We present the case of a patient with presumed ipilimumab-induced hypophysitis and we review the diagnosis and management of this increasingly common condition in the light of this and other recent case studies.
A 54-year-old man presented to the oncology clinic with a 1-week history of headache and severe lethargy following his third course of ipilimumab for recurrent metastatic malignant melanoma. On direct questioning, he admitted to the recent onset of poor libido and erectile dysfunction, which he linked to stress related to his principal disease and chemotherapy. He denied nausea, vomiting, visual symptoms, polydipsia or polyuria. For his melanoma, he was initially treated surgically and then started on chemotherapy on developing pulmonary metastases. He had stable disease on chemotherapy based upon docetaxel but relapsed soon after this was completed. He did not have other co-morbidities or family history of endocrine problems or malignancy.
As metastatic brain disease or hypophysitis was suspected, a brain magnetic resonance imaging (MRI) scan was arranged, which showed a pituitary swelling consistent with hypophysitis (Fig. 2A and B). Hormonal investigations demonstrated anterior panhypopituitarism (random cortisol 10 nmol/l (reference range 180–620), testosterone <4 nmol/l (8.4–28.7) with a low-normal LH and FSH, TSH <0.01 mU/l (0.35–5.5) and free thyroxine (fT4) 9.4 pmol/l (10.5–20.5)). There was no diabetes insipidus, his prolactin was <7 mU/l (45–375 mU/l) and the serum insulin-like growth factor 1 (IGF1) was normal (13.5 nmol/l, normal range 10.5–35 nmol/l). He was started on dexamethasone 8 mg twice daily and 3 days later l-T4 75 μg daily and testosterone replacement were added. These resulted in rapid resolution of his symptoms. The dose of dexamethasone was gradually decreased over 3 weeks and replaced with physiological hydrocortisone replacement of 20 mg in divided doses. A pituitary MRI scan performed 2 weeks after initiation of corticosteroid treatment did not show any significant change in the size of the pituitary. However, the pituitary swelling had resolved completely on MRI 3 months later (Fig. 2C and D).
He currently remains stable on his hormonal replacement therapy, and this will be periodically reviewed. As hormonal replacement was started, the patient had received his fourth course of ipilimumab. Follow-up computed tomography (CT) scans have demonstrated a response to treatment, with shrinkage in his pulmonary disease.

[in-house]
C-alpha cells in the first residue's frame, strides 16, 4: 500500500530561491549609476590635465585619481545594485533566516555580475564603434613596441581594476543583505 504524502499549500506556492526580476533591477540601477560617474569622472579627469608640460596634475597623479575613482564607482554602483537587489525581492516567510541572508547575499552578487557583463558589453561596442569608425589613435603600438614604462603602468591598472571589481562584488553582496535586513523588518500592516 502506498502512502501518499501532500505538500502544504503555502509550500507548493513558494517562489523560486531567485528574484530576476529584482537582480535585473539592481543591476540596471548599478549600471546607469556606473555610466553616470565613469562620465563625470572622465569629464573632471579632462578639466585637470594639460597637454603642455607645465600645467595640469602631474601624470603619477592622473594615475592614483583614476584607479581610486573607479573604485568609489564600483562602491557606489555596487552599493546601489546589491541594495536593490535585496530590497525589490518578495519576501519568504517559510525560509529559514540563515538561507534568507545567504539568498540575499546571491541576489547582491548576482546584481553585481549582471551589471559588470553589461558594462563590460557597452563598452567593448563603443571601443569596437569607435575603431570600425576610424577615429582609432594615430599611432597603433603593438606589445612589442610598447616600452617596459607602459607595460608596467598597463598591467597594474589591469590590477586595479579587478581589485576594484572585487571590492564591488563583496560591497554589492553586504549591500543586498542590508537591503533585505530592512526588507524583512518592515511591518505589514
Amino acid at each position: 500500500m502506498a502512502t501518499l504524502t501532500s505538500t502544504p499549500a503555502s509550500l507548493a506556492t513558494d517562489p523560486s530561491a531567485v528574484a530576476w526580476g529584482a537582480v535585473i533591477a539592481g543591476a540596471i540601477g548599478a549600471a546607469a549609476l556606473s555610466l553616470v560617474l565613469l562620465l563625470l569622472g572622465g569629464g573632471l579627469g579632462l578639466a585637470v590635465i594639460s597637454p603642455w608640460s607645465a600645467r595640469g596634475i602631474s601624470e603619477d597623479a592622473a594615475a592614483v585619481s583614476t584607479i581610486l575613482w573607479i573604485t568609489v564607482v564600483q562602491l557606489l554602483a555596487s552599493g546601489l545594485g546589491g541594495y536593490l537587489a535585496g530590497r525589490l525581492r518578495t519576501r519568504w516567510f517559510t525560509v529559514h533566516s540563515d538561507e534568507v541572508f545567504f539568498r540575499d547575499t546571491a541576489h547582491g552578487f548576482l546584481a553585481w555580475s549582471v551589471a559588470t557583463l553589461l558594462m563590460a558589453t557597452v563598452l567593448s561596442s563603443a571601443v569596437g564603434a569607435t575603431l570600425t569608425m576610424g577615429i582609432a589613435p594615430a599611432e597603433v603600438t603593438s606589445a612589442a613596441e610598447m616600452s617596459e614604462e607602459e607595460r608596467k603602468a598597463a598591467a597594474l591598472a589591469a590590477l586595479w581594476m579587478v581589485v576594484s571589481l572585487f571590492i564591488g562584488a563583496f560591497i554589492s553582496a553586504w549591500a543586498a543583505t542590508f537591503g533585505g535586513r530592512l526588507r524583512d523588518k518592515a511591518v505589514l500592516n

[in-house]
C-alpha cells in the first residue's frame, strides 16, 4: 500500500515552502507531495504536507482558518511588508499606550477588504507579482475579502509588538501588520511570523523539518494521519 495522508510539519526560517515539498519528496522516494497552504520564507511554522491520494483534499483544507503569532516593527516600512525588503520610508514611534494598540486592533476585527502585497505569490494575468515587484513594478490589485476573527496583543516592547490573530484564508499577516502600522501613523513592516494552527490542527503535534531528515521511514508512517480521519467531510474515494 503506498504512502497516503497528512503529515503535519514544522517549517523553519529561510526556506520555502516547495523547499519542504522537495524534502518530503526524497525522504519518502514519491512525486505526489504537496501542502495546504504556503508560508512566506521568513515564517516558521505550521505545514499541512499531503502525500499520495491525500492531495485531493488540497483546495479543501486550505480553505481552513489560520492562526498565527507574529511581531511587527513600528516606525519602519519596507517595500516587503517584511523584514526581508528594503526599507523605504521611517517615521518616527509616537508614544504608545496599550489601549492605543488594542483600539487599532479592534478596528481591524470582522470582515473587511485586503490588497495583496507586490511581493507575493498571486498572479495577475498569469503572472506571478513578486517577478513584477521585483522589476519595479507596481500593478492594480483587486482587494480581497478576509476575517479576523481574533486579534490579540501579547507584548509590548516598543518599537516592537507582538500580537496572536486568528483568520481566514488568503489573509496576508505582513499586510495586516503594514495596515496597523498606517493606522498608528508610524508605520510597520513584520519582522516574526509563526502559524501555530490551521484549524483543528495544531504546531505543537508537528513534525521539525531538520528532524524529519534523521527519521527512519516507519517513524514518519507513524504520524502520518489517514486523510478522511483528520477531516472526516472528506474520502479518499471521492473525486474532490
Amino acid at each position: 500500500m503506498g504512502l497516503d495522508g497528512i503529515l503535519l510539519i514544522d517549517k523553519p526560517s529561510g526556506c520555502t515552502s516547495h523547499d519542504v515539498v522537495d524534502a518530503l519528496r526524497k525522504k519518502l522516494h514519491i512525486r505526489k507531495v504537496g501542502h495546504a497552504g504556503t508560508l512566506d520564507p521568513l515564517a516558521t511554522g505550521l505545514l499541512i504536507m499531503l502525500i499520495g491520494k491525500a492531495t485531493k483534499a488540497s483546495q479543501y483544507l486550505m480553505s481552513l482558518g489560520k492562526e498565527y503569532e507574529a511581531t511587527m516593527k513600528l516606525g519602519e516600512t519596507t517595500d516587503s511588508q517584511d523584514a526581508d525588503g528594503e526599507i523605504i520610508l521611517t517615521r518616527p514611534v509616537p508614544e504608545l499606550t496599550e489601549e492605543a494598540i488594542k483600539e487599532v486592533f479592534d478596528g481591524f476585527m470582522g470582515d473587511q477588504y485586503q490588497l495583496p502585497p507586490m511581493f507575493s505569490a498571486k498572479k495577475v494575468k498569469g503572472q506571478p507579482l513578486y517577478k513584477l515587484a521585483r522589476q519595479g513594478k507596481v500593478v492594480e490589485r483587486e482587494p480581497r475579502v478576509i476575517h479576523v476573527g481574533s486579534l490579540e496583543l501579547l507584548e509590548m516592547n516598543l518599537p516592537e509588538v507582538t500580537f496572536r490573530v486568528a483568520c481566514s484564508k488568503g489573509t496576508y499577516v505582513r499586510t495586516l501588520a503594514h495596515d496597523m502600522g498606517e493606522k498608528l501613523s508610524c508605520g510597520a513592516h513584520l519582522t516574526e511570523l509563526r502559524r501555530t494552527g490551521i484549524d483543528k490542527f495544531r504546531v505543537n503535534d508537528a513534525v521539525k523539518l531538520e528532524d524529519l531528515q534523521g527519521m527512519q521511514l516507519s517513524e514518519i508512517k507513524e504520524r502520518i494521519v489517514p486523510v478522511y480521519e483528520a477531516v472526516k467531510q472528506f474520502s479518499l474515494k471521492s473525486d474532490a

We present a patient with presumed autoimmune hypophysitis secondary to ipilimumab therapy and note the increasing frequency of this diagnosis. Lymphocytic hypophysitis is a rare inflammatory condition of the pituitary gland whose pathogenesis is probably autoimmune and is associated with other autoimmune disorders in about 25% of the patients. It has generally shown a strong female preponderance, often in or around the peri-partum period (7). However, it appears to be increasing in frequency following the use of immunomodulating medications, such as ipilimumab, which in turn tends to confirm its probable autoimmune pathogenesis.
Lymphocytic hypophysitis has been reported in 0–17% of patients involved in ipilimumab trials (3, 4, 8, 9, 10). Table 1 summarizes main studies reporting on ipilimumab-induced hypophysitis. Most patients were diagnosed with hypopituitarism after receiving 3 mg/kg ipilimumab and developed relevant symptoms after a median time of 11 weeks, i.e. before the fourth dose, suggesting a possible cumulative effect (4). Min et al. (8) reported a similar time to the onset of symptoms in eight patients receiving 10 mg/kg ipilimumab who developed hypopituitarism at a median time of 9.4 weeks (range 6–12 weeks). In a trial involving prostate cancer treatment with 10 mg/kg ipilimumab, hypophysitis symptoms occurred after 4 weeks in one patient and after 16 weeks in a second (11).
Summary of the studies reporting on ipilimumab-induced hypophysitis.
|Hormonal deficiencies||MRI diagnosis||Steroid treatment||Hormonal recovery|
|Study||Number of patients (%) with hypophysitis||ACTH||TSH||LH/FSH||GH||ADH||Enlarged pituitary||Other||High dose||Replacement||l-T4/testosterone replacement||ACTH||TSH||LH/FSH|
|Hodi et al. (4)||10 (7.6)||6||6||6||N/A||N/A||N/A||N/A||N/A||N/A||N/A||N/A||N/A||N/A|
|Downey et al. (10)||13 (9)||N/A||N/A||N/A||N/A||N/A||N/A||N/A||13||0||N/A||N/A||N/A||N/A|
|Maker et al. 2006||8 (17)||N/A||N/A||N/A||N/A||N/A||1||7a||7||N/A||N/A||N/A||N/A||N/A|
|Blansfield et al. (12)||8 (4.9)||8||8||6||N/A||0||7||1b||5||3||8/6||0||4||5|
|Min et al. (8) (case study)||7||7||6||5||3||0||2||5c||0||7||7/5||0||3||N/A|
|Dillard et al. (11) (case study)||2||2||2||2||N/A||1||1||1a||2||2||0||0||1||N/A|
|Carpenter et al. (14) (case study)||3||3||3||2||N/A||N/A||3||0||3||0||3||N/A||N/A||N/A|
TSH, thyroid stimulating hormone; ADH, vasopressin; HC, hydrocortisone; T4, thyroxine; N/A, data not available.
No comments included regarding remaining cases.
Empty sella turcica.